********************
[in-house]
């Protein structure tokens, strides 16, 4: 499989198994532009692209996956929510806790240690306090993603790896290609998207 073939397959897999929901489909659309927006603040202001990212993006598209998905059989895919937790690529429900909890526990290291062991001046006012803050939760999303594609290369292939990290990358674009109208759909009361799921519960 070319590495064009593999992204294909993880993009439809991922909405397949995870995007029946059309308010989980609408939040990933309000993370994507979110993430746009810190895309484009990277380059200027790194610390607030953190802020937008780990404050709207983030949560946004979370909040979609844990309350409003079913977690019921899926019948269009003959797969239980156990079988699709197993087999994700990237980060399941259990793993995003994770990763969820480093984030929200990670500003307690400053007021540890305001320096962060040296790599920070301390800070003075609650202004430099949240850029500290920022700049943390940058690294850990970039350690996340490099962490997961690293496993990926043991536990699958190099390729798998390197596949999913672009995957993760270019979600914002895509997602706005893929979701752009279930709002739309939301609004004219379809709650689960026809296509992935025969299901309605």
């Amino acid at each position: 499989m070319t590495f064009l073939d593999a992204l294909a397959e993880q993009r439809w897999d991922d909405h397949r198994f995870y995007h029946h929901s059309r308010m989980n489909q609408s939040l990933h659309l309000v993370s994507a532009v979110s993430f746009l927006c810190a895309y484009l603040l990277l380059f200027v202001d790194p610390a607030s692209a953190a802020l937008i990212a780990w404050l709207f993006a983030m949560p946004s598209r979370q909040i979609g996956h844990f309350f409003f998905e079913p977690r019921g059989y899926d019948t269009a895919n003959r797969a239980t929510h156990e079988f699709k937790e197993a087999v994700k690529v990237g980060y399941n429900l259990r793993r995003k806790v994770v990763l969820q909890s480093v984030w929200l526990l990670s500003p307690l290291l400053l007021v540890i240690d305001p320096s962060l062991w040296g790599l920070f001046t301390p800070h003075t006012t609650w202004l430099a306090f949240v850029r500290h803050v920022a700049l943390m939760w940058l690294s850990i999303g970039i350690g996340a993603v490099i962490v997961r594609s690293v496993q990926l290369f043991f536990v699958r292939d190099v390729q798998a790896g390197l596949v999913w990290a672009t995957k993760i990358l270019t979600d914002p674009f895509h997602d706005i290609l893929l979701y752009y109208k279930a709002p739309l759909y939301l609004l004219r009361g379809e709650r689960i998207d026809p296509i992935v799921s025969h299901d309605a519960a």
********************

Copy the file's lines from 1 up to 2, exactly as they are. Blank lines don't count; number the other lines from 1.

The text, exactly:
[in-house]
């Protein structure tokens, strides 16, 4: 499989198994532009692209996956929510806790240690306090993603790896290609998207 073939397959897999929901489909659309927006603040202001990212993006598209998905059989895919937790690529429900909890526990290291062991001046006012803050939760999303594609290369292939990290990358674009109208759909009361799921519960 070319590495064009593999992204294909993880993009439809991922909405397949995870995007029946059309308010989980609408939040990933309000993370994507979110993430746009810190895309484009990277380059200027790194610390607030953190802020937008780990404050709207983030949560946004979370909040979609844990309350409003079913977690019921899926019948269009003959797969239980156990079988699709197993087999994700990237980060399941259990793993995003994770990763969820480093984030929200990670500003307690400053007021540890305001320096962060040296790599920070301390800070003075609650202004430099949240850029500290920022700049943390940058690294850990970039350690996340490099962490997961690293496993990926043991536990699958190099390729798998390197596949999913672009995957993760270019979600914002895509997602706005893929979701752009279930709002739309939301609004004219379809709650689960026809296509992935025969299901309605």